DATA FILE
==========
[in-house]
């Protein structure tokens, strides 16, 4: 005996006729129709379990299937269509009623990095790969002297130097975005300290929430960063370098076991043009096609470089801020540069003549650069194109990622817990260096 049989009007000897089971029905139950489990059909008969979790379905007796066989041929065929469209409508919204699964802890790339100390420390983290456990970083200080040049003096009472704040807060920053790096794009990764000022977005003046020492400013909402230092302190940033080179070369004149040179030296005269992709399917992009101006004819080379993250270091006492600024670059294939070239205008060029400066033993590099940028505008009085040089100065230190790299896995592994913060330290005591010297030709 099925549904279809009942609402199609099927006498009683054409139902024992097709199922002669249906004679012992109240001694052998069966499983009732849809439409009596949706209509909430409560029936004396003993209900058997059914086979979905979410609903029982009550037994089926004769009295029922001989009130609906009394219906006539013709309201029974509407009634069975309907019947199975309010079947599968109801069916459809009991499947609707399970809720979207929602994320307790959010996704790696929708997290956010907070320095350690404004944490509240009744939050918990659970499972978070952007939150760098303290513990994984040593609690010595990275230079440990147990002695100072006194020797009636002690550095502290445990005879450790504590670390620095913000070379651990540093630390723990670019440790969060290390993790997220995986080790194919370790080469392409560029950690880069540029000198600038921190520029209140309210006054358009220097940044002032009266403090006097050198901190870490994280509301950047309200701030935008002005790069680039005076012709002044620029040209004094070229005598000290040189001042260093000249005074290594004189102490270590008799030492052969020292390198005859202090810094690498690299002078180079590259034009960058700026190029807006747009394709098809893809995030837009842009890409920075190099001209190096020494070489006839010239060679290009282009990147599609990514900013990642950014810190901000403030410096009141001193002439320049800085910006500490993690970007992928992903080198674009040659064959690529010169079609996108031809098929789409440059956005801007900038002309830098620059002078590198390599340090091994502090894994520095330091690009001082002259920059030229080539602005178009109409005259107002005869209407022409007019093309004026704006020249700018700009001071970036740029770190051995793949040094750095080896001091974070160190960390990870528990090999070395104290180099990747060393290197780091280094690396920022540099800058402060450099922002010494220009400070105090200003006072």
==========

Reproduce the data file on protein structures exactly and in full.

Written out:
[in-house]
């Protein structure tokens, strides 16, 4: 005996006729129709379990299937269509009623990095790969002297130097975005300290929430960063370098076991043009096609470089801020540069003549650069194109990622817990260096 049989009007000897089971029905139950489990059909008969979790379905007796066989041929065929469209409508919204699964802890790339100390420390983290456990970083200080040049003096009472704040807060920053790096794009990764000022977005003046020492400013909402230092302190940033080179070369004149040179030296005269992709399917992009101006004819080379993250270091006492600024670059294939070239205008060029400066033993590099940028505008009085040089100065230190790299896995592994913060330290005591010297030709 099925549904279809009942609402199609099927006498009683054409139902024992097709199922002669249906004679012992109240001694052998069966499983009732849809439409009596949706209509909430409560029936004396003993209900058997059914086979979905979410609903029982009550037994089926004769009295029922001989009130609906009394219906006539013709309201029974509407009634069975309907019947199975309010079947599968109801069916459809009991499947609707399970809720979207929602994320307790959010996704790696929708997290956010907070320095350690404004944490509240009744939050918990659970499972978070952007939150760098303290513990994984040593609690010595990275230079440990147990002695100072006194020797009636002690550095502290445990005879450790504590670390620095913000070379651990540093630390723990670019440790969060290390993790997220995986080790194919370790080469392409560029950690880069540029000198600038921190520029209140309210006054358009220097940044002032009266403090006097050198901190870490994280509301950047309200701030935008002005790069680039005076012709002044620029040209004094070229005598000290040189001042260093000249005074290594004189102490270590008799030492052969020292390198005859202090810094690498690299002078180079590259034009960058700026190029807006747009394709098809893809995030837009842009890409920075190099001209190096020494070489006839010239060679290009282009990147599609990514900013990642950014810190901000403030410096009141001193002439320049800085910006500490993690970007992928992903080198674009040659064959690529010169079609996108031809098929789409440059956005801007900038002309830098620059002078590198390599340090091994502090894994520095330091690009001082002259920059030229080539602005178009109409005259107002005869209407022409007019093309004026704006020249700018700009001071970036740029770190051995793949040094750095080896001091974070160190960390990870528990090999070395104290180099990747060393290197780091280094690396920022540099800058402060450099922002010494220009400070105090200003006072």